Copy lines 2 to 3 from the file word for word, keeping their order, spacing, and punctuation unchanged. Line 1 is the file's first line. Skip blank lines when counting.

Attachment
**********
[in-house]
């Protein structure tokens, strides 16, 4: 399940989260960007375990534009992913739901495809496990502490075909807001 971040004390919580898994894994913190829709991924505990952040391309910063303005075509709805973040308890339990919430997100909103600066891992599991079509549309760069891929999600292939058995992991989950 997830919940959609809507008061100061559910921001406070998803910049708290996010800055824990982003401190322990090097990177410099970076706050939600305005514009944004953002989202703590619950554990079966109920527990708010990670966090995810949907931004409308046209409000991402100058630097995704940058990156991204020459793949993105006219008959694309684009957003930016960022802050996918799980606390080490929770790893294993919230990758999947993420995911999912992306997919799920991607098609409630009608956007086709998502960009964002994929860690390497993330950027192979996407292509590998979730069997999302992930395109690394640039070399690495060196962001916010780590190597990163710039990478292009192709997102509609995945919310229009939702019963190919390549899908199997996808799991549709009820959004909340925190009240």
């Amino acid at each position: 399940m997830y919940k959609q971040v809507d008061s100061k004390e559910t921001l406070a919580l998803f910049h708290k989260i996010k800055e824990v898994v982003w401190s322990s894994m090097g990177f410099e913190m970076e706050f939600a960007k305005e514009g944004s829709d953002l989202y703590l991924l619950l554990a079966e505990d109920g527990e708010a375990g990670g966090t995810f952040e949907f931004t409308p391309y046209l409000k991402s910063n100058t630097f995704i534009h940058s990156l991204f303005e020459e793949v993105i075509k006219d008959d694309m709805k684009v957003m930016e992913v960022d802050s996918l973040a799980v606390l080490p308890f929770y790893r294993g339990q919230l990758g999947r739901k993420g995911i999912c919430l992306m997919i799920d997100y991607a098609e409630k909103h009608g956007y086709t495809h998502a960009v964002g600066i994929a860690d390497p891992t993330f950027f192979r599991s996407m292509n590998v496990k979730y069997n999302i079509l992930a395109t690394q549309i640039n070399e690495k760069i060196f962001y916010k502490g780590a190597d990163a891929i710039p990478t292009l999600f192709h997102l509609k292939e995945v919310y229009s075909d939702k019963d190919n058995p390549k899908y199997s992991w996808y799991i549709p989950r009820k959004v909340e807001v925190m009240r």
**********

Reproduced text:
């Protein structure tokens, strides 16, 4: 399940989260960007375990534009992913739901495809496990502490075909807001 971040004390919580898994894994913190829709991924505990952040391309910063303005075509709805973040308890339990919430997100909103600066891992599991079509549309760069891929999600292939058995992991989950 997830919940959609809507008061100061559910921001406070998803910049708290996010800055824990982003401190322990090097990177410099970076706050939600305005514009944004953002989202703590619950554990079966109920527990708010990670966090995810949907931004409308046209409000991402100058630097995704940058990156991204020459793949993105006219008959694309684009957003930016960022802050996918799980606390080490929770790893294993919230990758999947993420995911999912992306997919799920991607098609409630009608956007086709998502960009964002994929860690390497993330950027192979996407292509590998979730069997999302992930395109690394640039070399690495060196962001916010780590190597990163710039990478292009192709997102509609995945919310229009939702019963190919390549899908199997996808799991549709009820959004909340925190009240």
């Amino acid at each position: 399940m997830y919940k959609q971040v809507d008061s100061k004390e559910t921001l406070a919580l998803f910049h708290k989260i996010k800055e824990v898994v982003w401190s322990s894994m090097g990177f410099e913190m970076e706050f939600a960007k305005e514009g944004s829709d953002l989202y703590l991924l619950l554990a079966e505990d109920g527990e708010a375990g990670g966090t995810f952040e949907f931004t409308p391309y046209l409000k991402s910063n100058t630097f995704i534009h940058s990156l991204f303005e020459e793949v993105i075509k006219d008959d694309m709805k684009v957003m930016e992913v960022d802050s996918l973040a799980v606390l080490p308890f929770y790893r294993g339990q919230l990758g999947r739901k993420g995911i999912c919430l992306m997919i799920d997100y991607a098609e409630k909103h009608g956007y086709t495809h998502a960009v964002g600066i994929a860690d390497p891992t993330f950027f192979r599991s996407m292509n590998v496990k979730y069997n999302i079509l992930a395109t690394q549309i640039n070399e690495k760069i060196f962001y916010k502490g780590a190597d990163a891929i710039p990478t292009l999600f192709h997102l509609k292939e995945v919310y229009s075909d939702k019963d190919n058995p390549k899908y199997s992991w996808y799991i549709p989950r009820k959004v909340e807001v925190m009240r």